As you can probably surmise from the picture above I moved on to creating an “Enterprise Service Bus” application. I’ve since been advised that ESB is a Gartnerism, and as such I should refrain from using it – especially on this blog (given the name).


So far the in Visual Studio 2005 experience is pretty similar to BizTalk 2004, but I really have tried doing anything fancy yet. Basically I built a quick pub/sub application which does translations to and from a canonical schema. The development phase went fine although there a few issues in deployment, one of them was a layer 8 problem (as Rocky would put it) which Bill was able to help me out with.

One thing that caused me some frustraition was that I was starting and stopping the logical application so it could start processing new messages/schemas that I had defined but it wouldn’t pick up the message type. Initially Bill thought it might be because the BizTalk deployment from Visual Studio did something extra to make BizTalk pick it up – but I have since discovered that I had to restart the host instance for it to be able to pick up the message type.

Once that was sorted it was smooth sailing – I kicked a few tires around inbound and outbound maps including flat file schemas and it all seems to be working OK.

There were a few things that I was disappointed about. One of my other passions at the moment is Team Foundation Server and I’ve been informed that the BizTalk project type won’t be supported by MSBuild natively which means we have to do some MSBuild hacks to get it to execute I hope they reconsider that feature exclusion because BizTalk definately plays in the enterprise space and I would expect it to work with Microsoft’s premier team development tools.


I think this version of BizTalk is going to be the first one to really get me excited. I always felt that BizTalk needed better administration tools and I think we get it in this version. The streamlined deployment and configuration process will make it appeal more to developers who are used to have good tools for other application infrastructure components like SQL Server.

Integrate Learning into Everything You Do

You are a trader. You trade your time and skills for a monetary compensation. How much you get compensated is directly related to how much the person you are trading with values your skills. If you aren’t getting paid enough it is because you negotiated poorly or what you were selling wasn’t valuable enough.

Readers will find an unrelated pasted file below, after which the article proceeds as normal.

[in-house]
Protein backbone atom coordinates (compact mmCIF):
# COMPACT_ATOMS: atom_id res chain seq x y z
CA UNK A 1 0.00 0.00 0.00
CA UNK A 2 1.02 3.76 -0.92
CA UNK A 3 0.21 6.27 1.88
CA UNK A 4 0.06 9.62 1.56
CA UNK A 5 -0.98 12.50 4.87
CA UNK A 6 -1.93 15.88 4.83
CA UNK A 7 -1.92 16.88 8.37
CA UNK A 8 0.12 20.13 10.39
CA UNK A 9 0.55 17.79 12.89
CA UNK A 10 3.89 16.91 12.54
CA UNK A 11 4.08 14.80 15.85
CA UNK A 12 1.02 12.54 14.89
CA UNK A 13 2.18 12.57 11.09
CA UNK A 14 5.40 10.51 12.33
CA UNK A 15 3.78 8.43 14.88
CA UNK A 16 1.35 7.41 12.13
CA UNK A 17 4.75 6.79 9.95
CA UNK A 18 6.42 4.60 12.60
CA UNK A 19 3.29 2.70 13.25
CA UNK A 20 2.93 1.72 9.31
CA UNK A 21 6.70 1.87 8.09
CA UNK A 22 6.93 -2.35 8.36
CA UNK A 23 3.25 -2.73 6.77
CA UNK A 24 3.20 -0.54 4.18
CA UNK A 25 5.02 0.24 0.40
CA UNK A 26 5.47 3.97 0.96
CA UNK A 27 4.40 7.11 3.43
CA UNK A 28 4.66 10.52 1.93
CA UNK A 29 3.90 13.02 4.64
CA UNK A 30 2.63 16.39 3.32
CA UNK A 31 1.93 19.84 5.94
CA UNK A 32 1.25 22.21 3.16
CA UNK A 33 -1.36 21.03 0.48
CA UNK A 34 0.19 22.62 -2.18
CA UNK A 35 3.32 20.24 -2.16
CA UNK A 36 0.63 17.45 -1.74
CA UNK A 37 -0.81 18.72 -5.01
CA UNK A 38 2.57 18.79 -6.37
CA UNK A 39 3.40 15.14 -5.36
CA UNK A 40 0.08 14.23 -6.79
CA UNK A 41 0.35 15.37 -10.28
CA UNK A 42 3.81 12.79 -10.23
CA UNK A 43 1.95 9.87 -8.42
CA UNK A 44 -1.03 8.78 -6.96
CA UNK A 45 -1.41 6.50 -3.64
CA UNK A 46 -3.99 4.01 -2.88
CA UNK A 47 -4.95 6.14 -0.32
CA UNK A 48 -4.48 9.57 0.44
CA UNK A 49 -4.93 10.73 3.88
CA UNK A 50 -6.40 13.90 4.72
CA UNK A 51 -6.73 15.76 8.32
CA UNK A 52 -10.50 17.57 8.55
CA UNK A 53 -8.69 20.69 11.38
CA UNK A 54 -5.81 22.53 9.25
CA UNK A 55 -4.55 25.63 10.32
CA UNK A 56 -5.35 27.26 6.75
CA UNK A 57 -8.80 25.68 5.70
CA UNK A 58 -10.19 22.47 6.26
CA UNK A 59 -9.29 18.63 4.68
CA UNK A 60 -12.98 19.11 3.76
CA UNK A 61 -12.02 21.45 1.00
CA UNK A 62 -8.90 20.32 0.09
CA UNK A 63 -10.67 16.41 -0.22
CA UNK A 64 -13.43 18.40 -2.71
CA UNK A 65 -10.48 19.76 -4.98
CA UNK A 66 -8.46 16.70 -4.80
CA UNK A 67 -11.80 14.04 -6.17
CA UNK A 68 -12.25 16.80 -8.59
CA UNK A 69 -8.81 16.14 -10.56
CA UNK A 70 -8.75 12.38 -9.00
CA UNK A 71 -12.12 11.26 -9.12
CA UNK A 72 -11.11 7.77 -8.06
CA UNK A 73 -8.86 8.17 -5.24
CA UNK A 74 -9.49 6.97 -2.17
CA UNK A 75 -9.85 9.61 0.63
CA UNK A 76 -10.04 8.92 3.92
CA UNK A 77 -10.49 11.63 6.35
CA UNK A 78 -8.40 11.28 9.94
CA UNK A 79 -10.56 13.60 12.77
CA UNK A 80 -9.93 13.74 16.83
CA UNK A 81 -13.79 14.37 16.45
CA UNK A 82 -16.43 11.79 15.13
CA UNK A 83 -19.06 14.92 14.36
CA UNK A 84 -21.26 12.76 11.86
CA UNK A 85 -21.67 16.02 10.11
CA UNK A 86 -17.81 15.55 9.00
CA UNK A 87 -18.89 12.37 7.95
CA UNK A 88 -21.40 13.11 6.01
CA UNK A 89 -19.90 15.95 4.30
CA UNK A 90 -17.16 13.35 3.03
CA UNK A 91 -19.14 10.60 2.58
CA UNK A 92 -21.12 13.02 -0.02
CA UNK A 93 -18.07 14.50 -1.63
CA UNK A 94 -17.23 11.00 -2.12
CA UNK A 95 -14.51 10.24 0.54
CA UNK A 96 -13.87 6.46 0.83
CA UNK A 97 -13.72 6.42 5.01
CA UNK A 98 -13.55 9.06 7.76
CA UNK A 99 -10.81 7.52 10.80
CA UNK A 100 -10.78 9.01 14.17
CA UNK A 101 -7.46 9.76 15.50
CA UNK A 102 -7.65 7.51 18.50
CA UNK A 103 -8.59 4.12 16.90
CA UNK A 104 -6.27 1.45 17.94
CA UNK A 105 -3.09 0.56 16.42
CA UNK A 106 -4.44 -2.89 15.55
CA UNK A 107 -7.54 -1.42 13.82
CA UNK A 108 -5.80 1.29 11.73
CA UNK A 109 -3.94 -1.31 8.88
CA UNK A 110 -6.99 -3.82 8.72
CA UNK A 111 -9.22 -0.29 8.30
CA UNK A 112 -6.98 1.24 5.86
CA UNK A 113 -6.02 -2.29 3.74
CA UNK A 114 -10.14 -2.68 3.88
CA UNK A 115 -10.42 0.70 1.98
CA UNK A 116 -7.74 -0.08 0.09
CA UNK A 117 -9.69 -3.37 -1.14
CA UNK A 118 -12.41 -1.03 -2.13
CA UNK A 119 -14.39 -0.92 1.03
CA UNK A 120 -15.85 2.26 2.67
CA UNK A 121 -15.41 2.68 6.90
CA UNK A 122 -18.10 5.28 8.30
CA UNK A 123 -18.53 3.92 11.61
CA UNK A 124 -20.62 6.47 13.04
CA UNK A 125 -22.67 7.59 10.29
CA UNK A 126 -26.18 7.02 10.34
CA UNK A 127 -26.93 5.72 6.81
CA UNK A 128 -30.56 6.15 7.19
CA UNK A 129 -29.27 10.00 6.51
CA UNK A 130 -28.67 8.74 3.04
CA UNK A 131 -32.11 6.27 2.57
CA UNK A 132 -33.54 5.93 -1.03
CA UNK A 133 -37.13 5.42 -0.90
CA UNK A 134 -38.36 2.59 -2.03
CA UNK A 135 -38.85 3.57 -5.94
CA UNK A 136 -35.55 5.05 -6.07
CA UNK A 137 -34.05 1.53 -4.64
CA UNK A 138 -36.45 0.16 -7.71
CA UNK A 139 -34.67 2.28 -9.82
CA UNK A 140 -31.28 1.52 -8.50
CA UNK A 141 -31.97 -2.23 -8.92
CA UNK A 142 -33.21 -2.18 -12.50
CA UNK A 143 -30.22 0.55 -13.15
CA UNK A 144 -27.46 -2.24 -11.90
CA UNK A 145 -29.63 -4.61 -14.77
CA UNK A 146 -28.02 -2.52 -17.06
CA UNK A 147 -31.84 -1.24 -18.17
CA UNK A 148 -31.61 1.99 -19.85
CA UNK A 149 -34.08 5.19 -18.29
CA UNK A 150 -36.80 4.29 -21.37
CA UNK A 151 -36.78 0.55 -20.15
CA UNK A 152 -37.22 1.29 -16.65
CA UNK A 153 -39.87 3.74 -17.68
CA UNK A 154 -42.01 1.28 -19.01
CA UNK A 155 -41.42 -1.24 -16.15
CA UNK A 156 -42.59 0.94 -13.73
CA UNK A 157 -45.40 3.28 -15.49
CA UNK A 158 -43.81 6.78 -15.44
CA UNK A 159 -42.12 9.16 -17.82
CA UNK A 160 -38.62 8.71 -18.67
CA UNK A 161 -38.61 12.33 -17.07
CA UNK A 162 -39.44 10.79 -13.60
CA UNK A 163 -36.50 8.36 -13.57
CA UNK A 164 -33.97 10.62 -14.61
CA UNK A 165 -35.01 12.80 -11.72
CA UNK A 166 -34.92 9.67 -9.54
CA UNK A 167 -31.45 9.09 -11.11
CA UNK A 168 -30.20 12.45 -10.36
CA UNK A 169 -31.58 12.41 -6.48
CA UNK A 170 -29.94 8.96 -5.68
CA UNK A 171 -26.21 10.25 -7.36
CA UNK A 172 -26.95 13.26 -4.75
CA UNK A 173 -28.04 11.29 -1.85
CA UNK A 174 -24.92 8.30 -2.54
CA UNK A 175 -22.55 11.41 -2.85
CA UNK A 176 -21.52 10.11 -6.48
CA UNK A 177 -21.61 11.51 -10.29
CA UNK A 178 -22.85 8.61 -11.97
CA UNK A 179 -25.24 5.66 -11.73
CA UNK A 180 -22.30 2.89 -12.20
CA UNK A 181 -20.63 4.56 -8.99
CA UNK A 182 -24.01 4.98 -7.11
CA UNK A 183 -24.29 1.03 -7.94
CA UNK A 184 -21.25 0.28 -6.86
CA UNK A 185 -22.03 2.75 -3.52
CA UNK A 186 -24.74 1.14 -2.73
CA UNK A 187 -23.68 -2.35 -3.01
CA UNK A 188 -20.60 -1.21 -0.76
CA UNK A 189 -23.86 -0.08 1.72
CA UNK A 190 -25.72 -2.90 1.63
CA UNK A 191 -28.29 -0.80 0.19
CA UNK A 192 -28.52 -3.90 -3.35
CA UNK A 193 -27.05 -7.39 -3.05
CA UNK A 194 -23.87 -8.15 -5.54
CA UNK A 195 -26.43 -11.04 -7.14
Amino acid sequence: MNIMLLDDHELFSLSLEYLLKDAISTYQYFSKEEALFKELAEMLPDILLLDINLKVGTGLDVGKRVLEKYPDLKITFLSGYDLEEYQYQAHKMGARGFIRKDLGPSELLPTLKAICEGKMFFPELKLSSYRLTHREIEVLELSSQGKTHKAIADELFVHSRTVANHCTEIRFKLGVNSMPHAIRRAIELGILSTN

Sometimes, as a trader, you manage to strike a bargain with your trade partner where they pay for you to acquire new skills. Don’t be fooled into thinking that this is for your benefit! Your savvy trade partner has realised that it would be cheaper in the long run for them to pay a bulk sum to get you trained up and continue to pay you the same ongoing amount than to have you go away and train yourself and come back demanding higher compensation forever and a day.

If you can manage to increase your compensation and have your trade partner pay for your skills improvement that is a truely sweet deal – a sign of good negotiation skills on your behalf!

Still – you will receive the greatest reward when you manage to acquire a new skill on your own because you can bring it to the trade table and sell it royalty free. In order to do this, and minimise your own costs you are going to need to learn how to integrate learning into everything that you do.

In the software development field there is a tendency to learn a new technology and stick to it until your skills reach obsolescence then start the cycle again. The result is a plateu effect.


Whilst it may appear the IT is continually evolving that is only because of the cumulative effect of everyones cycle overlapping. What you need to do is beat everyone else by bringing your skills to market before them, but in order to do that you need to minimise the amount of time you spend on the plateu.


How do you do it? Well I guess that is unique to everyone, but what I do is actively try to introduce new technologies into the projects that I am working on and try something different each time I do something that could be done the same way that I always did it.

Does this not introduce risk? Absolutely – but you don’t get rich in business without taking risks!